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26 May 2003 | 04:04 pm
Chemistry flunks the test

26 May 2003

The results are in: Channel 5’s new series – Chemistry – doesn’t so much sizzle as fizzle. Will someone light a bunsen burner under it, please?

Channel 5
Thursdays, 8.30 pm

IF THERE is one thing more exciting than watching the debut episode of Channel 5’s new series, Chemistry, it is memorising the Periodic Table.
Judging by the episode last Thursday, the 13-parter is the television equivalent of helium, the most inert element in the table. Half an hour of it is enough to leave viewers bereft of life.
Chemistry is produced by Rushes Network, the production house of Hype Records to which the series’ leads, Lu Rui En and Howard Cheung, are signed on to.
The storyline revolves around a girl and a guy with clashing personalities who finally overcome their animosity and fall in love. Only the words in a Hallmark card can beat this for originality.
In the first episode, the male and female leads, played by newcomers Cheung and Rui En respectively, swopped souls and took over each others’ bodies.
It was very much like Prelude To A Kiss. But, presumably, the scriptwriter has not watched that film before. Or All Of Me. Or Freaky Friday. Or The Hot Chick.
Maybe because the debut episode was expository, setting the scene for what is to unfold in future episodes, there wasn’t much excitement going on.
Thursday’s show moved like a one-legged man with gout, though only to explode in its own face like a bad experiment that went horribly wrong.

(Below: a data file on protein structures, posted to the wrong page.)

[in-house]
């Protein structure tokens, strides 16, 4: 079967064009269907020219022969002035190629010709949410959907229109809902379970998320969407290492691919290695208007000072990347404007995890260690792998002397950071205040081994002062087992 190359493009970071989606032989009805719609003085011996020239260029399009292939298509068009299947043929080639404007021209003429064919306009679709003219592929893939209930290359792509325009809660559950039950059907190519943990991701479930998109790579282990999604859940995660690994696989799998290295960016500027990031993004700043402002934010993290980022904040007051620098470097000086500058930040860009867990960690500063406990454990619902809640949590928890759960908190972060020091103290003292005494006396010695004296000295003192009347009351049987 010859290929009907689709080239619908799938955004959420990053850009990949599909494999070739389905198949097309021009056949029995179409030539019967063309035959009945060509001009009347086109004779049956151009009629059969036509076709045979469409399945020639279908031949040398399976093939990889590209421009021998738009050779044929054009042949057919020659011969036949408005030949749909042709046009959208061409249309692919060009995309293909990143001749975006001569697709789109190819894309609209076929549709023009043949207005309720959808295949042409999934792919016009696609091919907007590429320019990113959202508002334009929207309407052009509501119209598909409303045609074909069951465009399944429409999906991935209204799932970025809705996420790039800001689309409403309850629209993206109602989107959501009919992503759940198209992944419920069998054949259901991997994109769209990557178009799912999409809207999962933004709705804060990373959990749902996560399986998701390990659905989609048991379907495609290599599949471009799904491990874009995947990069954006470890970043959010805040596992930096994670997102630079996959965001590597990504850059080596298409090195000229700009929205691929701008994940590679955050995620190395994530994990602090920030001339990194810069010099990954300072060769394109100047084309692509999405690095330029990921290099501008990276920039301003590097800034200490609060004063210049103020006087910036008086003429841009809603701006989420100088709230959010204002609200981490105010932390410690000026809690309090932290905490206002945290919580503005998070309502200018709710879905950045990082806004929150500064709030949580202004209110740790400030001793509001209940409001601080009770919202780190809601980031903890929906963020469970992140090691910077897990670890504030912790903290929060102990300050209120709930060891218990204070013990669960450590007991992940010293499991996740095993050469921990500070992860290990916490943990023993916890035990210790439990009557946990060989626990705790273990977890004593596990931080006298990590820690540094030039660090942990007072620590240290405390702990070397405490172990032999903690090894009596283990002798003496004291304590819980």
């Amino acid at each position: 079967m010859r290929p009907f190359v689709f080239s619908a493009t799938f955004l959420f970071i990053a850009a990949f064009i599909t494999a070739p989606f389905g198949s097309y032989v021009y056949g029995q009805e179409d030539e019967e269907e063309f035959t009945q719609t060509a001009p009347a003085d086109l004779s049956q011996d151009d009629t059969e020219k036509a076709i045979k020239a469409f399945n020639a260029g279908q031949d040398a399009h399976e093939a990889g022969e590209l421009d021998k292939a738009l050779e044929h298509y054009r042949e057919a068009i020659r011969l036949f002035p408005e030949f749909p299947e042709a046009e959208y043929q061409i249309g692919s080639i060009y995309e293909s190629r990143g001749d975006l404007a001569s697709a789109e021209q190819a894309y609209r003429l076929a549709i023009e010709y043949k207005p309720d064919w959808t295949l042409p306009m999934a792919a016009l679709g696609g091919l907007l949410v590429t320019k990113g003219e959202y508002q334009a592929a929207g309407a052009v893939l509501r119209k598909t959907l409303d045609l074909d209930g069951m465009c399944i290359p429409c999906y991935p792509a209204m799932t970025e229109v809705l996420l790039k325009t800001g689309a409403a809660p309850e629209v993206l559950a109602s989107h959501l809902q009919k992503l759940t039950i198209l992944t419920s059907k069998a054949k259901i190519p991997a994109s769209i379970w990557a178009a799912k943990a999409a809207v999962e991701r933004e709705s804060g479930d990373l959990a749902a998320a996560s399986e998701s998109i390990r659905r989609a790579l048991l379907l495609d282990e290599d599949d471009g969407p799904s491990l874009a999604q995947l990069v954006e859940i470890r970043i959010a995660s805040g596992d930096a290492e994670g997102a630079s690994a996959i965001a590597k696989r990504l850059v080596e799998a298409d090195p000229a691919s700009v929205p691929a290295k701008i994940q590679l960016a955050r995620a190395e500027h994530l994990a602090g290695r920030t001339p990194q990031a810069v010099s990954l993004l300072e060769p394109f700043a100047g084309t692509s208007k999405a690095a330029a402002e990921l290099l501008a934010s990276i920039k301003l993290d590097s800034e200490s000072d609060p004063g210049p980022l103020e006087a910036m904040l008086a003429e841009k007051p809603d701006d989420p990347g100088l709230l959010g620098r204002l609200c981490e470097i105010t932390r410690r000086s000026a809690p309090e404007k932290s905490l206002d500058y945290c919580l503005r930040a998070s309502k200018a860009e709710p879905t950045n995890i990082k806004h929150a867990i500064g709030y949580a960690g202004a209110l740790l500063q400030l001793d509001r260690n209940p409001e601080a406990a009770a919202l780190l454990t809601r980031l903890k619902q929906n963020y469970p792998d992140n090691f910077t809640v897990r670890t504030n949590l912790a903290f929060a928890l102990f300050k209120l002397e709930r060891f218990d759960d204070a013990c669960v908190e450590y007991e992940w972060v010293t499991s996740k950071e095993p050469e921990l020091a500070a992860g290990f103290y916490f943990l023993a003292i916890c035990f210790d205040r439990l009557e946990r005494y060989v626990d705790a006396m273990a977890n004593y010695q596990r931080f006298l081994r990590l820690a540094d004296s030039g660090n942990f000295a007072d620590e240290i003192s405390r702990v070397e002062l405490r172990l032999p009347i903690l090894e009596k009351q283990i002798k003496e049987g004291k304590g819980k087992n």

The casting of singer and part-time model Rui En as Rachel, a headstrong radio DJ, is a huge mistake.
She is pretty, but no actress. Her acting lacks subtlety and has as much depth as a petri dish in a laboratory.
She carries a wide range of expressions. All, unfortunately, involve her playing cute and putting on a series of exasperated looks. We could be looking at the next Fiona Xie here.
Rui En is actually fine in small doses. In fact, her ‘acting’ is passable in Jay Chou’s Secret Signal MTV clip and in the SingTel HiCard advertisement in which she appears.
And, she’s a much better singer than actress, as those who have heard her self-titled debut Mandarin album would attest to.
Who knows, Chemistry, the musical might have worked better for her?
Thankfully, there are redeeming factors to the show. Each episode is only 30 minutes long. And the colours look rich and deep, like Money, one of MediaCorp’s better series, a few years back.
In fact, the colours are so brilliant that in the first episode, Rui En’s multi-coloured eye-shadow – though no fault of hers, poor girl – made her look like a talking parrot.
The best thing about the show is Hong Kong-based model Cheung. He doesn’t over act, and in an industry known for over-the-top acting, he bucks the trend.
He is also eye candy, which is a requirement in a series that is – like others before and many to follow – essentially a case of style over substance.
And if Cheung goes topless ever so often as Vincent Ng does in Heartlanders, he might well be guaranteed longevity in Singapore’s TV scene.
Chemistry is a wake up call that there should be a Geneva Convention for television, that gratuitous showing of pretty faces without acting talent should be banned.
Admittedly, Chemistry could do a U-turn and show an impressive next 12 episodes. Right now, it positively makes Light Years, the teen series on Channel 5, watchable.
But only after one has exhausted memorising the Periodic Table.

Source: The Straits Times

Categorised in Chemistry, The Straits Times.